When researching supplements for your pet, you’ll want to avoid human probiotics, and probiotics added to commercial pet food. Probiotic formulas used by humans were developed specifically to fortify the bacterial species found in the human GI tract. Pets have specific strains of bacteria unique to them, so they need a unique probiotic.

The bacteria in a probiotic must be live and able to reproduce in order for it to be beneficial. Tests on dog foods claiming to contain probiotic microorganisms showed the manufacturing process kills too many of the live bacteria, rendering the probiotic effect useless by the time the food is packaged and shipped.

Look for a pet probiotic that can survive the acidic environment of your dog’s or cat’s stomach, contains enough live organisms to colonize the intestines and the correct strains of bacteria beneficial for pets (not people). It should also remain stable under normal storage conditions and be easy to give to your pet.

High-quality digestive enzymes for pets should be sourced from animals (not plants or fungi), and should ideally contain some or all of these ingredients: betaine HCI, ox bile extract, bromelain, papain, pancreatin, protease, amylase and lipase.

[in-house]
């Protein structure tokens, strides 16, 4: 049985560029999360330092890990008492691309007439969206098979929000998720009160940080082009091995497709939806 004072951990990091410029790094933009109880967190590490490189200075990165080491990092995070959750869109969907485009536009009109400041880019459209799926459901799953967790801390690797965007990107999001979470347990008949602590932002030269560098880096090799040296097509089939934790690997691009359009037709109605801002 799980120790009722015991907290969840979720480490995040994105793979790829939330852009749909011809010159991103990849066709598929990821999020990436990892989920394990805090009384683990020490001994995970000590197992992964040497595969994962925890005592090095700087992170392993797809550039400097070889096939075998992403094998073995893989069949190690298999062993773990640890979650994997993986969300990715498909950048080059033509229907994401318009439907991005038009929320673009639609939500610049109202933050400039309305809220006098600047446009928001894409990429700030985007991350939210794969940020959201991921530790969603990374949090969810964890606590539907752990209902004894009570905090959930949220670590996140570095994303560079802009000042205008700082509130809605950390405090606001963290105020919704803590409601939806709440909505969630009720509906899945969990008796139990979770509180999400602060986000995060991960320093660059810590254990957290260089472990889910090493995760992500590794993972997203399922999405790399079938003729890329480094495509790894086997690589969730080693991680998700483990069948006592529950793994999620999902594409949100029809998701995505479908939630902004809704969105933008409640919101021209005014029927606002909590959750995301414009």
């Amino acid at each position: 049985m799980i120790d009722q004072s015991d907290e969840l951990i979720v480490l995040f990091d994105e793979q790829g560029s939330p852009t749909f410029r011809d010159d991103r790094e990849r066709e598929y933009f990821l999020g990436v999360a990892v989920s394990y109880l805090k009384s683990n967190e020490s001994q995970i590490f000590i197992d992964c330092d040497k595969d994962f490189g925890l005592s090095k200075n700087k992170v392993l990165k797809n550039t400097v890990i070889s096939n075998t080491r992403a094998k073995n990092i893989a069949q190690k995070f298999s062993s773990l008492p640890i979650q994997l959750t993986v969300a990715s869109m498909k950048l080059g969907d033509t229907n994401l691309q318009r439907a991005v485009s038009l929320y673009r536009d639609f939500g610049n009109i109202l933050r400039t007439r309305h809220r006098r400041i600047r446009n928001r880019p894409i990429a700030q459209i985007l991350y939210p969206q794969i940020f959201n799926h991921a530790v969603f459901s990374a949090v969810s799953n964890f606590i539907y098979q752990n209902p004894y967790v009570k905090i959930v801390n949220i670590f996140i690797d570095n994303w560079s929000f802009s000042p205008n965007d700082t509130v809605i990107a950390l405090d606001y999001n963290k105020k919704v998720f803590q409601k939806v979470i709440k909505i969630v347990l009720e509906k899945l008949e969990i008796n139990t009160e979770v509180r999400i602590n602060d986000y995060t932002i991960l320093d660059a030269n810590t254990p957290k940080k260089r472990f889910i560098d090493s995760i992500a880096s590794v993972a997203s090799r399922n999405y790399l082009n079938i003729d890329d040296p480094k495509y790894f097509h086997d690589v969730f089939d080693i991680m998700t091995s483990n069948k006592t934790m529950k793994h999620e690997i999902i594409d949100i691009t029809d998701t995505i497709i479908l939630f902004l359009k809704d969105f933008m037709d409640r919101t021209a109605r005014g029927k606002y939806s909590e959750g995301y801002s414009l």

Supplements for Liver and Kidney Support

There are a number of wonderful supplements to support your pet's organs of detoxification. Liver and kidney support agents include milk thistle, SAMe, L-glycine, phosphatidylcholine, curcumin, taurine, N-acetyl L-cysteine, resveratrol, schisandra extract, green tea leaf extract (decaffeinated), L-glutathione, chlorella, superoxide dismutase, dandelion leaf and silica.

As always, I recommend you talk with your holistic veterinarian about your pet’s individual needs. Since kidney disease is epidemic in kitties today, to help your cat avoid kidney and urinary tract disease, be sure to feed a moisture-rich, species-appropriate diet to minimize stress on her vital organs.

Depending on a cat’s individual situation, I sometimes use a probiotic specially formulated for kidney support called Azodyl. Standard Process Feline Renal Support can also be beneficial, as well as phosphorous binders and sodium bicarbonate (which alkalizes the body), if appropriate. Your veterinarian can help you decide if these are indicated based on your pet’s specific situation.